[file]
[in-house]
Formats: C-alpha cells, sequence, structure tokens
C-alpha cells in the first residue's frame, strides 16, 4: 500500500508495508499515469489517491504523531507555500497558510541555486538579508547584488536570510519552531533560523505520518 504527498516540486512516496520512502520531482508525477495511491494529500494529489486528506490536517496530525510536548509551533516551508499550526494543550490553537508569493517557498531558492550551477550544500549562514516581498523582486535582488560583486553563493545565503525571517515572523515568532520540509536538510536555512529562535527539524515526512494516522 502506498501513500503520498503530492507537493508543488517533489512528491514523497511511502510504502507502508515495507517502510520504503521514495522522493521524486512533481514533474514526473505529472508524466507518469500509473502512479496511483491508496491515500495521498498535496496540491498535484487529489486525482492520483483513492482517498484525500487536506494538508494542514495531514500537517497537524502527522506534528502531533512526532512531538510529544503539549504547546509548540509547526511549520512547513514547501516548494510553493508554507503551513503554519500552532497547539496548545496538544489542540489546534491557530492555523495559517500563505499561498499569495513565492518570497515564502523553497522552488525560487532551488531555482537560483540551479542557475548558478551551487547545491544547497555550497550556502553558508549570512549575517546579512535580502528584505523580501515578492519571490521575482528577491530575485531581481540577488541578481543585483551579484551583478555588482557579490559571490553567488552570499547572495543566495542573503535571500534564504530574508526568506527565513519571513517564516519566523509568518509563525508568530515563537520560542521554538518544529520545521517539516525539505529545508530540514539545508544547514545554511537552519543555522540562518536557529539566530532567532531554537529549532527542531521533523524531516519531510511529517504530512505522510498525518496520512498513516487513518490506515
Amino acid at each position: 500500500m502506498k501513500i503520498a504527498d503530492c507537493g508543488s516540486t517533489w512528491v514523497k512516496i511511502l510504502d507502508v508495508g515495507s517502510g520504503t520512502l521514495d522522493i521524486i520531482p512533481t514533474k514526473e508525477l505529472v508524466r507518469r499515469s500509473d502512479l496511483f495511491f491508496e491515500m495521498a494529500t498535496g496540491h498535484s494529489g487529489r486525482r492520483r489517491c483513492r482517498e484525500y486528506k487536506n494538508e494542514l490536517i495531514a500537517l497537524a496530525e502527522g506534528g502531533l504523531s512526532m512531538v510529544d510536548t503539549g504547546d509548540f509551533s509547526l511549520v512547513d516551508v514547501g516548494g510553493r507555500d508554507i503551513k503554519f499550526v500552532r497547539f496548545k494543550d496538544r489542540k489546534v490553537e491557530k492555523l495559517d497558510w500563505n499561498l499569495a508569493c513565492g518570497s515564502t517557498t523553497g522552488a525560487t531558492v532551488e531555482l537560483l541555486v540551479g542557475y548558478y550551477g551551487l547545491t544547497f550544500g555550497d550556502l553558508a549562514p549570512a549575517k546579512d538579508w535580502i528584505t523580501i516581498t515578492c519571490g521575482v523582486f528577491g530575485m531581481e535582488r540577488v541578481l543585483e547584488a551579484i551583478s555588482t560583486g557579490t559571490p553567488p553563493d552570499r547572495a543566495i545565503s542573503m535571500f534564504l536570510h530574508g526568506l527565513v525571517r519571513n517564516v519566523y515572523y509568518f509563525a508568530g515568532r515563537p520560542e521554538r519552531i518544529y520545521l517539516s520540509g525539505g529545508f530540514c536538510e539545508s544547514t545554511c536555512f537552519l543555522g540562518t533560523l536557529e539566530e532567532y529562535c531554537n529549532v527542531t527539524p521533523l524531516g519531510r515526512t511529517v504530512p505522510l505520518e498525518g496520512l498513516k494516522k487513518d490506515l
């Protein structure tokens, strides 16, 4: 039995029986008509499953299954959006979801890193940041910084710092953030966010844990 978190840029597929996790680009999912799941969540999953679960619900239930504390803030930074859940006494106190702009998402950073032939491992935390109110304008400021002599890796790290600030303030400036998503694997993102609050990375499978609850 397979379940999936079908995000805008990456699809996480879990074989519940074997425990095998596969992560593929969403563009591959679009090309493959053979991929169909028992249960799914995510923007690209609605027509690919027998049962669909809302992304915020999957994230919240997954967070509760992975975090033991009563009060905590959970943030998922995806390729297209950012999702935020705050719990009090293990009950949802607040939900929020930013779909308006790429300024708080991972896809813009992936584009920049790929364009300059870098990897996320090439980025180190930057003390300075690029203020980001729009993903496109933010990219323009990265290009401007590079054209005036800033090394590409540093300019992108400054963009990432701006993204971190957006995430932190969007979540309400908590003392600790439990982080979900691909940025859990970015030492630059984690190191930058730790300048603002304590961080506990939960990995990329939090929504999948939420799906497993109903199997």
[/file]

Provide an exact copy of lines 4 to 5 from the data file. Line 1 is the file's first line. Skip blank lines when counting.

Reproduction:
Amino acid at each position: 500500500m502506498k501513500i503520498a504527498d503530492c507537493g508543488s516540486t517533489w512528491v514523497k512516496i511511502l510504502d507502508v508495508g515495507s517502510g520504503t520512502l521514495d522522493i521524486i520531482p512533481t514533474k514526473e508525477l505529472v508524466r507518469r499515469s500509473d502512479l496511483f495511491f491508496e491515500m495521498a494529500t498535496g496540491h498535484s494529489g487529489r486525482r492520483r489517491c483513492r482517498e484525500y486528506k487536506n494538508e494542514l490536517i495531514a500537517l497537524a496530525e502527522g506534528g502531533l504523531s512526532m512531538v510529544d510536548t503539549g504547546d509548540f509551533s509547526l511549520v512547513d516551508v514547501g516548494g510553493r507555500d508554507i503551513k503554519f499550526v500552532r497547539f496548545k494543550d496538544r489542540k489546534v490553537e491557530k492555523l495559517d497558510w500563505n499561498l499569495a508569493c513565492g518570497s515564502t517557498t523553497g522552488a525560487t531558492v532551488e531555482l537560483l541555486v540551479g542557475y548558478y550551477g551551487l547545491t544547497f550544500g555550497d550556502l553558508a549562514p549570512a549575517k546579512d538579508w535580502i528584505t523580501i516581498t515578492c519571490g521575482v523582486f528577491g530575485m531581481e535582488r540577488v541578481l543585483e547584488a551579484i551583478s555588482t560583486g557579490t559571490p553567488p553563493d552570499r547572495a543566495i545565503s542573503m535571500f534564504l536570510h530574508g526568506l527565513v525571517r519571513n517564516v519566523y515572523y509568518f509563525a508568530g515568532r515563537p520560542e521554538r519552531i518544529y520545521l517539516s520540509g525539505g529545508f530540514c536538510e539545508s544547514t545554511c536555512f537552519l543555522g540562518t533560523l536557529e539566530e532567532y529562535c531554537n529549532v527542531t527539524p521533523l524531516g519531510r515526512t511529517v504530512p505522510l505520518e498525518g496520512l498513516k494516522k487513518d490506515l
């Protein structure tokens, strides 16, 4: 039995029986008509499953299954959006979801890193940041910084710092953030966010844990 978190840029597929996790680009999912799941969540999953679960619900239930504390803030930074859940006494106190702009998402950073032939491992935390109110304008400021002599890796790290600030303030400036998503694997993102609050990375499978609850 397979379940999936079908995000805008990456699809996480879990074989519940074997425990095998596969992560593929969403563009591959679009090309493959053979991929169909028992249960799914995510923007690209609605027509690919027998049962669909809302992304915020999957994230919240997954967070509760992975975090033991009563009060905590959970943030998922995806390729297209950012999702935020705050719990009090293990009950949802607040939900929020930013779909308006790429300024708080991972896809813009992936584009920049790929364009300059870098990897996320090439980025180190930057003390300075690029203020980001729009993903496109933010990219323009990265290009401007590079054209005036800033090394590409540093300019992108400054963009990432701006993204971190957006995430932190969007979540309400908590003392600790439990982080979900691909940025859990970015030492630059984690190191930058730790300048603002304590961080506990939960990995990329939090929504999948939420799906497993109903199997």